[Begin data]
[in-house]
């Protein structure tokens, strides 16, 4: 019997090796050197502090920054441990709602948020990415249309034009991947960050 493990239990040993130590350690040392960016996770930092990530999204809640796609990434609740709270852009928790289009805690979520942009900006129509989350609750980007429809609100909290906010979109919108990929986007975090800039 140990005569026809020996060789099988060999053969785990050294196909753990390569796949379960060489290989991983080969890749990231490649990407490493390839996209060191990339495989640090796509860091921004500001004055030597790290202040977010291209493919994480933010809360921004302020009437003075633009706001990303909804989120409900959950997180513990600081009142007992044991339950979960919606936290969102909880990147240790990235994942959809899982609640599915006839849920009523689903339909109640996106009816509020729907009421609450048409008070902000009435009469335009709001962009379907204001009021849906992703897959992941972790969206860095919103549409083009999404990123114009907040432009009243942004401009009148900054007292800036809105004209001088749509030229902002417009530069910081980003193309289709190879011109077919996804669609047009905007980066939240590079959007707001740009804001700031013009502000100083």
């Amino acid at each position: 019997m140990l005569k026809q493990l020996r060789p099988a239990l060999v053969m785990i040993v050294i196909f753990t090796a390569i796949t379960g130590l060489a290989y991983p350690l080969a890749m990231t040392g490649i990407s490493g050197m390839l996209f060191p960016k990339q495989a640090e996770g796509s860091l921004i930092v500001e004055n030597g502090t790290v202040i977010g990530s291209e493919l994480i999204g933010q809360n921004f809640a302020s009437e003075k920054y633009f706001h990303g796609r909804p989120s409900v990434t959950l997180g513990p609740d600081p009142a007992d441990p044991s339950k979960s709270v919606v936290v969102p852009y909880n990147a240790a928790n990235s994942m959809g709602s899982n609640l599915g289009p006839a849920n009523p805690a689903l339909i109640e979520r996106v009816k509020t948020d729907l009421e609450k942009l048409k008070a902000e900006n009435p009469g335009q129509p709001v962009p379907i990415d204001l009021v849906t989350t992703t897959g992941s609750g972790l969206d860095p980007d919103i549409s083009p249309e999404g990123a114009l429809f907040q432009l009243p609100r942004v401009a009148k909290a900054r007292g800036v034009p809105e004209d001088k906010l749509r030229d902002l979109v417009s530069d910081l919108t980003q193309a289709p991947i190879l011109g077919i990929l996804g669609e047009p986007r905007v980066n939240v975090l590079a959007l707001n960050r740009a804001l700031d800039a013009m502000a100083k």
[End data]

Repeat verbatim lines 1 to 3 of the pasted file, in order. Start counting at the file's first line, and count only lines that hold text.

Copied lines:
[in-house]
């Protein structure tokens, strides 16, 4: 019997090796050197502090920054441990709602948020990415249309034009991947960050 493990239990040993130590350690040392960016996770930092990530999204809640796609990434609740709270852009928790289009805690979520942009900006129509989350609750980007429809609100909290906010979109919108990929986007975090800039 140990005569026809020996060789099988060999053969785990050294196909753990390569796949379960060489290989991983080969890749990231490649990407490493390839996209060191990339495989640090796509860091921004500001004055030597790290202040977010291209493919994480933010809360921004302020009437003075633009706001990303909804989120409900959950997180513990600081009142007992044991339950979960919606936290969102909880990147240790990235994942959809899982609640599915006839849920009523689903339909109640996106009816509020729907009421609450048409008070902000009435009469335009709001962009379907204001009021849906992703897959992941972790969206860095919103549409083009999404990123114009907040432009009243942004401009009148900054007292800036809105004209001088749509030229902002417009530069910081980003193309289709190879011109077919996804669609047009905007980066939240590079959007707001740009804001700031013009502000100083």
């Amino acid at each position: 019997m140990l005569k026809q493990l020996r060789p099988a239990l060999v053969m785990i040993v050294i196909f753990t090796a390569i796949t379960g130590l060489a290989y991983p350690l080969a890749m990231t040392g490649i990407s490493g050197m390839l996209f060191p960016k990339q495989a640090e996770g796509s860091l921004i930092v500001e004055n030597g502090t790290v202040i977010g990530s291209e493919l994480i999204g933010q809360n921004f809640a302020s009437e003075k920054y633009f706001h990303g796609r909804p989120s409900v990434t959950l997180g513990p609740d600081p009142a007992d441990p044991s339950k979960s709270v919606v936290v969102p852009y909880n990147a240790a928790n990235s994942m959809g709602s899982n609640l599915g289009p006839a849920n009523p805690a689903l339909i109640e979520r996106v009816k509020t948020d729907l009421e609450k942009l048409k008070a902000e900006n009435p009469g335009q129509p709001v962009p379907i990415d204001l009021v849906t989350t992703t897959g992941s609750g972790l969206d860095p980007d919103i549409s083009p249309e999404g990123a114009l429809f907040q432009l009243p609100r942004v401009a009148k909290a900054r007292g800036v034009p809105e004209d001088k906010l749509r030229d902002l979109v417009s530069d910081l919108t980003q193309a289709p991947i190879l011109g077919i990929l996804g669609e047009p986007r905007v980066n939240v975090l590079a959007l707001n960050r740009a804001l700031d800039a013009m502000a100083k």